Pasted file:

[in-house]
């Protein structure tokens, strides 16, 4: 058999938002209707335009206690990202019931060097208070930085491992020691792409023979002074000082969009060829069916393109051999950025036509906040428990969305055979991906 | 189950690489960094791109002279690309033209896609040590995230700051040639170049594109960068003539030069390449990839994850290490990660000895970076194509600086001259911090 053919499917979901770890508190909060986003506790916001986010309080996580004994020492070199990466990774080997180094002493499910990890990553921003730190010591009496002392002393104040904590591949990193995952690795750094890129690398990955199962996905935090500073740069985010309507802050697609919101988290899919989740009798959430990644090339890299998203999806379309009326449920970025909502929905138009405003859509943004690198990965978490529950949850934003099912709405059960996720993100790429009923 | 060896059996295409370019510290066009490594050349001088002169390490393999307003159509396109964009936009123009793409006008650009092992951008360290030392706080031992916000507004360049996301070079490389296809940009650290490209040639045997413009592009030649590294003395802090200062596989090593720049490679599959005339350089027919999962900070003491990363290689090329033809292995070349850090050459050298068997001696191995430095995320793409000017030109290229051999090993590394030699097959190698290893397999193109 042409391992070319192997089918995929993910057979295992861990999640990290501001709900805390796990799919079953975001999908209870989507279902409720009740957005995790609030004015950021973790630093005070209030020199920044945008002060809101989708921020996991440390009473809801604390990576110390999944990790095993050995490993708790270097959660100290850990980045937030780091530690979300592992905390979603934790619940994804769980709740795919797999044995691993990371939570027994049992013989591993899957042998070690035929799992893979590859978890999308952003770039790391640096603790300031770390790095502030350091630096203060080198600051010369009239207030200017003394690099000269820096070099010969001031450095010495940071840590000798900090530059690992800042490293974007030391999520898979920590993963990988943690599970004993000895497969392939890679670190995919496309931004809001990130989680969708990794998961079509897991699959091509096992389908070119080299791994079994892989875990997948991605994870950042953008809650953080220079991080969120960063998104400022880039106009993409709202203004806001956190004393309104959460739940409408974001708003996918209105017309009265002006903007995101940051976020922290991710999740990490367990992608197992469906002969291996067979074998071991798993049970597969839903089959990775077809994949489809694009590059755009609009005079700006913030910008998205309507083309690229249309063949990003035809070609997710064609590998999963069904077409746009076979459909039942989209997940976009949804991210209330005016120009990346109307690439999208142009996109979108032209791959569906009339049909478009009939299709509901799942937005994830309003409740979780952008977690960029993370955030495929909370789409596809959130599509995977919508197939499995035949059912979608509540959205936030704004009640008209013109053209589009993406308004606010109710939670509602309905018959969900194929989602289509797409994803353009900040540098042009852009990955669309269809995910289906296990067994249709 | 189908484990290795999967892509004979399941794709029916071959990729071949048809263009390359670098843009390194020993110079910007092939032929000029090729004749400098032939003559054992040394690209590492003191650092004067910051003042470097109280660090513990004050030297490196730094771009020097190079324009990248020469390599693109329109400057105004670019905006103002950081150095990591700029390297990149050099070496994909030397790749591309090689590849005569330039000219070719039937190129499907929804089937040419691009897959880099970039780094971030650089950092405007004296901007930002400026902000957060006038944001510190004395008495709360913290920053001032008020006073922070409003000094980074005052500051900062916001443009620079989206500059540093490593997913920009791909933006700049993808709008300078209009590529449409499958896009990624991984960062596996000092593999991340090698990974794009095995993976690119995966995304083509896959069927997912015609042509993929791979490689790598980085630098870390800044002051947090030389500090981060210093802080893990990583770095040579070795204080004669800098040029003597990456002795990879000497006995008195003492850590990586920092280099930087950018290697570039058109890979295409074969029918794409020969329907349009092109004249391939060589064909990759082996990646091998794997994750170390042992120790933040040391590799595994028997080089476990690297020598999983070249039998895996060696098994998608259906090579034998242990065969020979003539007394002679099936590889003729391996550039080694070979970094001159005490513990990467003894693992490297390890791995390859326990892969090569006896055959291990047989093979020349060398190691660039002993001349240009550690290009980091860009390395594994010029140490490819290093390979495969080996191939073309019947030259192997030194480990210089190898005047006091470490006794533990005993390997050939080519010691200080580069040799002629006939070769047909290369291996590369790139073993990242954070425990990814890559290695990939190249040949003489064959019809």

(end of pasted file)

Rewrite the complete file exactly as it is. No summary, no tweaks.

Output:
[in-house]
């Protein structure tokens, strides 16, 4: 058999938002209707335009206690990202019931060097208070930085491992020691792409023979002074000082969009060829069916393109051999950025036509906040428990969305055979991906 | 189950690489960094791109002279690309033209896609040590995230700051040639170049594109960068003539030069390449990839994850290490990660000895970076194509600086001259911090 053919499917979901770890508190909060986003506790916001986010309080996580004994020492070199990466990774080997180094002493499910990890990553921003730190010591009496002392002393104040904590591949990193995952690795750094890129690398990955199962996905935090500073740069985010309507802050697609919101988290899919989740009798959430990644090339890299998203999806379309009326449920970025909502929905138009405003859509943004690198990965978490529950949850934003099912709405059960996720993100790429009923 | 060896059996295409370019510290066009490594050349001088002169390490393999307003159509396109964009936009123009793409006008650009092992951008360290030392706080031992916000507004360049996301070079490389296809940009650290490209040639045997413009592009030649590294003395802090200062596989090593720049490679599959005339350089027919999962900070003491990363290689090329033809292995070349850090050459050298068997001696191995430095995320793409000017030109290229051999090993590394030699097959190698290893397999193109 042409391992070319192997089918995929993910057979295992861990999640990290501001709900805390796990799919079953975001999908209870989507279902409720009740957005995790609030004015950021973790630093005070209030020199920044945008002060809101989708921020996991440390009473809801604390990576110390999944990790095993050995490993708790270097959660100290850990980045937030780091530690979300592992905390979603934790619940994804769980709740795919797999044995691993990371939570027994049992013989591993899957042998070690035929799992893979590859978890999308952003770039790391640096603790300031770390790095502030350091630096203060080198600051010369009239207030200017003394690099000269820096070099010969001031450095010495940071840590000798900090530059690992800042490293974007030391999520898979920590993963990988943690599970004993000895497969392939890679670190995919496309931004809001990130989680969708990794998961079509897991699959091509096992389908070119080299791994079994892989875990997948991605994870950042953008809650953080220079991080969120960063998104400022880039106009993409709202203004806001956190004393309104959460739940409408974001708003996918209105017309009265002006903007995101940051976020922290991710999740990490367990992608197992469906002969291996067979074998071991798993049970597969839903089959990775077809994949489809694009590059755009609009005079700006913030910008998205309507083309690229249309063949990003035809070609997710064609590998999963069904077409746009076979459909039942989209997940976009949804991210209330005016120009990346109307690439999208142009996109979108032209791959569906009339049909478009009939299709509901799942937005994830309003409740979780952008977690960029993370955030495929909370789409596809959130599509995977919508197939499995035949059912979608509540959205936030704004009640008209013109053209589009993406308004606010109710939670509602309905018959969900194929989602289509797409994803353009900040540098042009852009990955669309269809995910289906296990067994249709 | 189908484990290795999967892509004979399941794709029916071959990729071949048809263009390359670098843009390194020993110079910007092939032929000029090729004749400098032939003559054992040394690209590492003191650092004067910051003042470097109280660090513990004050030297490196730094771009020097190079324009990248020469390599693109329109400057105004670019905006103002950081150095990591700029390297990149050099070496994909030397790749591309090689590849005569330039000219070719039937190129499907929804089937040419691009897959880099970039780094971030650089950092405007004296901007930002400026902000957060006038944001510190004395008495709360913290920053001032008020006073922070409003000094980074005052500051900062916001443009620079989206500059540093490593997913920009791909933006700049993808709008300078209009590529449409499958896009990624991984960062596996000092593999991340090698990974794009095995993976690119995966995304083509896959069927997912015609042509993929791979490689790598980085630098870390800044002051947090030389500090981060210093802080893990990583770095040579070795204080004669800098040029003597990456002795990879000497006995008195003492850590990586920092280099930087950018290697570039058109890979295409074969029918794409020969329907349009092109004249391939060589064909990759082996990646091998794997994750170390042992120790933040040391590799595994028997080089476990690297020598999983070249039998895996060696098994998608259906090579034998242990065969020979003539007394002679099936590889003729391996550039080694070979970094001159005490513990990467003894693992490297390890791995390859326990892969090569006896055959291990047989093979020349060398190691660039002993001349240009550690290009980091860009390395594994010029140490490819290093390979495969080996191939073309019947030259192997030194480990210089190898005047006091470490006794533990005993390997050939080519010691200080580069040799002629006939070769047909290369291996590369790139073993990242954070425990990814890559290695990939190249040949003489064959019809």